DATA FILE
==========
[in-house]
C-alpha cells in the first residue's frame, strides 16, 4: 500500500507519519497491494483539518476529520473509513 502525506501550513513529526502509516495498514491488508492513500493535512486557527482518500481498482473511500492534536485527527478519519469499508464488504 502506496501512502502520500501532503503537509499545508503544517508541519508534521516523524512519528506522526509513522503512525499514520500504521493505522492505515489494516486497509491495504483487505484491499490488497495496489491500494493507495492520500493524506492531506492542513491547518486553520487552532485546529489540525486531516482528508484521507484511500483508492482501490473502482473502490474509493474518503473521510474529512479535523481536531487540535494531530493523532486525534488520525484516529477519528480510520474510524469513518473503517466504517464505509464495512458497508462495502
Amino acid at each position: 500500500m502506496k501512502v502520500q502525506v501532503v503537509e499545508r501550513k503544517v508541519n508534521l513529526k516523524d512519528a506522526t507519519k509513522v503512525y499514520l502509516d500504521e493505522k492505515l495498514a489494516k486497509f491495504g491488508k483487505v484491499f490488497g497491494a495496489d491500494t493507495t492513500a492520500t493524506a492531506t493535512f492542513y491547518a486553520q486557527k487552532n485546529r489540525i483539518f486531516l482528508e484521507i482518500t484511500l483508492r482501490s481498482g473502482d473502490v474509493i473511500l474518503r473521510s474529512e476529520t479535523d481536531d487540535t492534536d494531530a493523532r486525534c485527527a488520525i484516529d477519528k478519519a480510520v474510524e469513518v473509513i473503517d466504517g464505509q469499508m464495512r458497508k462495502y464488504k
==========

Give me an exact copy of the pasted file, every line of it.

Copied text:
[in-house]
C-alpha cells in the first residue's frame, strides 16, 4: 500500500507519519497491494483539518476529520473509513 502525506501550513513529526502509516495498514491488508492513500493535512486557527482518500481498482473511500492534536485527527478519519469499508464488504 502506496501512502502520500501532503503537509499545508503544517508541519508534521516523524512519528506522526509513522503512525499514520500504521493505522492505515489494516486497509491495504483487505484491499490488497495496489491500494493507495492520500493524506492531506492542513491547518486553520487552532485546529489540525486531516482528508484521507484511500483508492482501490473502482473502490474509493474518503473521510474529512479535523481536531487540535494531530493523532486525534488520525484516529477519528480510520474510524469513518473503517466504517464505509464495512458497508462495502
Amino acid at each position: 500500500m502506496k501512502v502520500q502525506v501532503v503537509e499545508r501550513k503544517v508541519n508534521l513529526k516523524d512519528a506522526t507519519k509513522v503512525y499514520l502509516d500504521e493505522k492505515l495498514a489494516k486497509f491495504g491488508k483487505v484491499f490488497g497491494a495496489d491500494t493507495t492513500a492520500t493524506a492531506t493535512f492542513y491547518a486553520q486557527k487552532n485546529r489540525i483539518f486531516l482528508e484521507i482518500t484511500l483508492r482501490s481498482g473502482d473502490v474509493i473511500l474518503r473521510s474529512e476529520t479535523d481536531d487540535t492534536d494531530a493523532r486525534c485527527a488520525i484516529d477519528k478519519a480510520v474510524e469513518v473509513i473503517d466504517g464505509q469499508m464495512r458497508k462495502y464488504k